German Interior Minister Thomas de Maiziere said Germany may soon apply a law requiring refugees to learn German and integrate into society or face deportation.
The initiative comes after Chancellor Angela Merkel’s open-door policy which aims for welcoming refugees.
In the last year, approximately one million refugees arrived in Germany, 100,000 more had arrived in 2016 so far due to conflict and economic hardship in the Middle East and Africa.
Germany expected that in return for language lessons, social benefits and housing, the new arrivals made an effort to integrate, he told ARD television.
"For those who refuse to learn German, for those who refuse to allow their relatives to integrate - for instance women or girls - for those who reject job offers: for them, there cannot be an unlimited settlement permit after three years," he said.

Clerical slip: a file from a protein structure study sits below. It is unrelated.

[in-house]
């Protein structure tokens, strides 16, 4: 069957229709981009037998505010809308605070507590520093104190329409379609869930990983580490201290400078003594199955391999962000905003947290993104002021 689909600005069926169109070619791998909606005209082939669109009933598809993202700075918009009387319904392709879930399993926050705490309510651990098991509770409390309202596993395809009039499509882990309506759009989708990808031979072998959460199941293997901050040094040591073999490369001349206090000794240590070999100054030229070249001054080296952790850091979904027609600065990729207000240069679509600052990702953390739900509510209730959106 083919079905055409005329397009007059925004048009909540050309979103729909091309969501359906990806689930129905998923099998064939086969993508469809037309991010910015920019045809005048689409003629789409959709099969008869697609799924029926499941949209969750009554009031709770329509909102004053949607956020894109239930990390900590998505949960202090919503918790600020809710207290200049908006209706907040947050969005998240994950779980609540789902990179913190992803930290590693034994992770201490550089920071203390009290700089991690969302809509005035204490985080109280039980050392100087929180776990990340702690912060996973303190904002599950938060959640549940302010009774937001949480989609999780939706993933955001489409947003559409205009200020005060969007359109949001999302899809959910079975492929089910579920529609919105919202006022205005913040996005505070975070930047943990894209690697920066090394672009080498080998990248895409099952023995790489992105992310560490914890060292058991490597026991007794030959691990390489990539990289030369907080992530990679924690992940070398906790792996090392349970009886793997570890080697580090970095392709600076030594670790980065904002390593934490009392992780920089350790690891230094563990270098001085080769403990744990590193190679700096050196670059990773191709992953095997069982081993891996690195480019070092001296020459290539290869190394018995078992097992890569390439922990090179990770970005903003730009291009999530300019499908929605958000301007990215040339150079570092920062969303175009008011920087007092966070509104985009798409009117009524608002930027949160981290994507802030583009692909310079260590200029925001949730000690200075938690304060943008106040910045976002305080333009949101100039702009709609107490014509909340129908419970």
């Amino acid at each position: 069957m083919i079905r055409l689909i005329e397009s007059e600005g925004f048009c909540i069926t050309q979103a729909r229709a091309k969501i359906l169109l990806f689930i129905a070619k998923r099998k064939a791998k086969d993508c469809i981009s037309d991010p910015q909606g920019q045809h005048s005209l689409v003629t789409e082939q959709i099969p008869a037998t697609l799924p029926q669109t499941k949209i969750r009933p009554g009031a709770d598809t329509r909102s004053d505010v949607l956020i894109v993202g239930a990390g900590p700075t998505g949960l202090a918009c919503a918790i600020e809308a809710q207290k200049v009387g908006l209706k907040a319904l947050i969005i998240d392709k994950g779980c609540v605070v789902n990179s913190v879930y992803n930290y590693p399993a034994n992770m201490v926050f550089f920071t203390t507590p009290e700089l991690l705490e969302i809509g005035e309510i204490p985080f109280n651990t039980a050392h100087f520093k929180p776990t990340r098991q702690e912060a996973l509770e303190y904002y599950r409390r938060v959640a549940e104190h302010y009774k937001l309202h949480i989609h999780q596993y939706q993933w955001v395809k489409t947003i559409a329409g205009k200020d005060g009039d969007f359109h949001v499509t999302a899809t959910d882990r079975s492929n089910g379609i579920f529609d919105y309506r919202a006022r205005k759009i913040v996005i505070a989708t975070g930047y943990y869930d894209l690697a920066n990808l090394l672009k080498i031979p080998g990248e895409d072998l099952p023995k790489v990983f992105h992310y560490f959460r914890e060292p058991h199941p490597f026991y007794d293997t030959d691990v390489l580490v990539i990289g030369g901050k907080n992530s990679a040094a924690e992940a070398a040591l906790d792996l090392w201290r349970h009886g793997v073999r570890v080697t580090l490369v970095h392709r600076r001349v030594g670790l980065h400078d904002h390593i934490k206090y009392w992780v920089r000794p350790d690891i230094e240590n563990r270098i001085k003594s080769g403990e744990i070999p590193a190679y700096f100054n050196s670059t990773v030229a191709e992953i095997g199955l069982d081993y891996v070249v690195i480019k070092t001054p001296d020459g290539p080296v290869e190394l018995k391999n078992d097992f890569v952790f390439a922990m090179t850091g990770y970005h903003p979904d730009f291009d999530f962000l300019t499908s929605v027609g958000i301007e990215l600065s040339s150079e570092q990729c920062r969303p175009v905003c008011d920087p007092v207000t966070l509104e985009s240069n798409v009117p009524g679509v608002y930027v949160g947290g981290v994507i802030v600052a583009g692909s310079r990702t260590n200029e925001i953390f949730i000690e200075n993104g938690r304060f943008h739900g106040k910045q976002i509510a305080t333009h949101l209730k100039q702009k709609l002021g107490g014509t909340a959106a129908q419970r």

De Maiziere, who belongs to Merkel's conservatives party, added that he wanted "a link between successful integration and the permission for how long one is allowed to stay in Germany."
Vice Chancellor Sigmar Gabriel welcomed the draft law, which is planned for May.
"We must not only support integration but demand it," Gabriel told mass-selling daily Bild.
Gabriel's Social Democrats, the junior partner in Germany's ruling coalition with Merkel's conservatives, also suffered losses in this month's elections in three German states.